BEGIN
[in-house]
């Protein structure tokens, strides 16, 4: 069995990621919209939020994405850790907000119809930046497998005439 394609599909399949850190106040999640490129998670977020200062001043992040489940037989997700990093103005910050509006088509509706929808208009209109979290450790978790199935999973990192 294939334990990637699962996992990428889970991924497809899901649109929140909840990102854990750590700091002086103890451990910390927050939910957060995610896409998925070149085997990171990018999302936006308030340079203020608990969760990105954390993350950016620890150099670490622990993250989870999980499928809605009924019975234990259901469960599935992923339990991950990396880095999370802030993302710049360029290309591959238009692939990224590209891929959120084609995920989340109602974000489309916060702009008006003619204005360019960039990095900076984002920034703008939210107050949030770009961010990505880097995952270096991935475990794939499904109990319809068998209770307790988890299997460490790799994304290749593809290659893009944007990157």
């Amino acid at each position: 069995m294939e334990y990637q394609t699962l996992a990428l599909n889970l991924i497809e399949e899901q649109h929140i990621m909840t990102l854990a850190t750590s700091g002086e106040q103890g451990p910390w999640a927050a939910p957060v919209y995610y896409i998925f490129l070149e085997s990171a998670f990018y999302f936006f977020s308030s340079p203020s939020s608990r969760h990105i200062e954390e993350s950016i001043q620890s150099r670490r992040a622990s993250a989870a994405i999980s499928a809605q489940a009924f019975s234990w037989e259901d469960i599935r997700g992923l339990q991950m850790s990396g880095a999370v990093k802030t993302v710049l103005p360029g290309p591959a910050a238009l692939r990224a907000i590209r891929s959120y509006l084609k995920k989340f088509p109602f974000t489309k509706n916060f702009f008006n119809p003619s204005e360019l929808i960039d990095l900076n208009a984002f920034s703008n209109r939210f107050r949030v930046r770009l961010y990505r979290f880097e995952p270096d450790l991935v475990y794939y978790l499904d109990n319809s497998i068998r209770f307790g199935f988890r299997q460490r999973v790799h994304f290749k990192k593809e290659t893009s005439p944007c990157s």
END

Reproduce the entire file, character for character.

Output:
[in-house]
């Protein structure tokens, strides 16, 4: 069995990621919209939020994405850790907000119809930046497998005439 394609599909399949850190106040999640490129998670977020200062001043992040489940037989997700990093103005910050509006088509509706929808208009209109979290450790978790199935999973990192 294939334990990637699962996992990428889970991924497809899901649109929140909840990102854990750590700091002086103890451990910390927050939910957060995610896409998925070149085997990171990018999302936006308030340079203020608990969760990105954390993350950016620890150099670490622990993250989870999980499928809605009924019975234990259901469960599935992923339990991950990396880095999370802030993302710049360029290309591959238009692939990224590209891929959120084609995920989340109602974000489309916060702009008006003619204005360019960039990095900076984002920034703008939210107050949030770009961010990505880097995952270096991935475990794939499904109990319809068998209770307790988890299997460490790799994304290749593809290659893009944007990157």
């Amino acid at each position: 069995m294939e334990y990637q394609t699962l996992a990428l599909n889970l991924i497809e399949e899901q649109h929140i990621m909840t990102l854990a850190t750590s700091g002086e106040q103890g451990p910390w999640a927050a939910p957060v919209y995610y896409i998925f490129l070149e085997s990171a998670f990018y999302f936006f977020s308030s340079p203020s939020s608990r969760h990105i200062e954390e993350s950016i001043q620890s150099r670490r992040a622990s993250a989870a994405i999980s499928a809605q489940a009924f019975s234990w037989e259901d469960i599935r997700g992923l339990q991950m850790s990396g880095a999370v990093k802030t993302v710049l103005p360029g290309p591959a910050a238009l692939r990224a907000i590209r891929s959120y509006l084609k995920k989340f088509p109602f974000t489309k509706n916060f702009f008006n119809p003619s204005e360019l929808i960039d990095l900076n208009a984002f920034s703008n209109r939210f107050r949030v930046r770009l961010y990505r979290f880097e995952p270096d450790l991935v475990y794939y978790l499904d109990n319809s497998i068998r209770f307790g199935f988890r299997q460490r999973v790799h994304f290749k990192k593809e290659t893009s005439p944007c990157s």